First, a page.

After completing the purely digital VR project “Volcanos”, the largest hurdle with “Gladiators in the Colosseum” was the integration of film footage into the VR space. Nothing about this project was comfortable or ordinary, everything was new, had to be concipated, or re-thought.
The digital computer sets were created later: meticulously matching the footage. Through months of work, models of Rome and the interior of the Colosseum were created in a never before seen level of detail. A secondary bonus: during the reconstruction of the 3D model of the Colosseum, an entirely new way of understanding the construction and function of the massive sun sails was imagined.
To maximize the stereo 3D effect and get as close to the actors as physically possible, a camera system was developed that could imitate human perception. This system sees the entirety of the surrounding real-world space in the same way a human with two eyes would. This means that the complete film set was translated into the VR space with precise accuracy down to each pixel. The position of every object, actor and action had to be accurately measured and positioned exactly so that both sets were mirror realities of each other.
Virtual Reality is a Quantum Leap for the Transfer of Knowledge
Before beginning any film shootings, the mandate was to find solutions for diverse problems of human perception in the virtual space. Questions had to be answered, like “How do I steer viewer’s gaze” and “Will the viewer be watching the film in a standing or seated pose?”. Many things that wouldn’t need to be considered for classical cinema were posing considerable challenges in VR film making. An example of this would be the different experience for the viewer when viewing a mighty gladiator while standing, to the small dwarf that the same gladiator shrinks to when the viewer observes him while seated. After much research, an intermediate height was decided upon for the camera. This was a compromise to accommodate both standing and seated viewing experiences.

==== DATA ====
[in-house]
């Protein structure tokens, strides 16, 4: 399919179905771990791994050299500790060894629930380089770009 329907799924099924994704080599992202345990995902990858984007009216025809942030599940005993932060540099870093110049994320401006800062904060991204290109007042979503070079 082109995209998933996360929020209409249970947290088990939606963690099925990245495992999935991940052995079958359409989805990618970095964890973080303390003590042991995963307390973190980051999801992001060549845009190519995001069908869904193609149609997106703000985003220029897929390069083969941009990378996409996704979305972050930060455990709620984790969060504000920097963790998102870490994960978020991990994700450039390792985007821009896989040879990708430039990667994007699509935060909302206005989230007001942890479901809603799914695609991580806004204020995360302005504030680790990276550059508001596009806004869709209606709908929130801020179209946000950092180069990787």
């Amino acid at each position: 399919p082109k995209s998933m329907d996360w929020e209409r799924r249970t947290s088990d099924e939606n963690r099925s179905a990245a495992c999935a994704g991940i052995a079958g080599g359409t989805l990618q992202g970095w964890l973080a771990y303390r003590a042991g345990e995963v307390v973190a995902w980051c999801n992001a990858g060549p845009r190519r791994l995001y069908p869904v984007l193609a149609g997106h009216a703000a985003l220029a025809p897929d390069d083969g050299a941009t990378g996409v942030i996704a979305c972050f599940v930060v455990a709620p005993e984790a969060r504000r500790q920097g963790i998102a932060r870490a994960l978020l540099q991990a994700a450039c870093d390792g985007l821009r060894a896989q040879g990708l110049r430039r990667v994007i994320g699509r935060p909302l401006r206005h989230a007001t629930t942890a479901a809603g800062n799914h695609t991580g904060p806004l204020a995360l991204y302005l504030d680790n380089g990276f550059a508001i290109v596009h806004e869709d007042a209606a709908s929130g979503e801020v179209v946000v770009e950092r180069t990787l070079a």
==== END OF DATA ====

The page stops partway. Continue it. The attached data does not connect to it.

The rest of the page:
Just as in the reconstruction of the digital Colosseum, the historical accuracy in the costumes and set was very important to us. This was made possible through a collaboration with a group that lives the military and civilian customs of Roman culture through experimental archaeology. During the film shootings the emperor and senators alike wore extravagant togas with a surface area of up to 15 square meters and carefully constructed cloth draping.
Where does one obtain gladiators with battle experience? After a long search, a school of gladiators was found as the best-possible representation of experienced fighters in this extremely specific discipline. This choice was accredited one-hundred fold in the following shootings – this was the perfect group for the job. Both gladiators approached their battle with unmatched precision and intensity, to the point where it became a repeating theme to see one of them reeling on the ground unconscious.
The gladiator fights where filmed in a riding range. The sandy ground is indispensable to the gladiator. Either the sand comes into the studio, or the greenscreen had to come to the riding range with the sand. A seamless, portable greenscreen was required for the background: four by twelve meters wide, and erected in a half-circle.
Never before has History become so intimate, so palpable
A second important shooting took place in the studio at home. While the gladiators presented the challenge of a very intimate camera distance and rapid movements, the sheer number of people involved in the studio shooting and their precise positioning made this an entirely different ball game. Nearly every single person in the shoot was filmed individually: each of them had very specific markings on the ground which dictated where they needed to stand in order to create a flawless mirror to the digital scene.
Laszlo Kish was a fabulous impersonator of Emperor Titus. His scene required one long two minute shot, but even after many repeated takes, he never lost his cool. During his way to the railing of the emperor’s loge where his performance ended, he had to be precise down to a few centimeters in order to get as close to the viewer as possible.
In the final compositing process both the digital and live footage was finally combined. The living, spatially accurate filmed actors where placed into the finalized digital reconstruction of the Colosseum as individual film plates.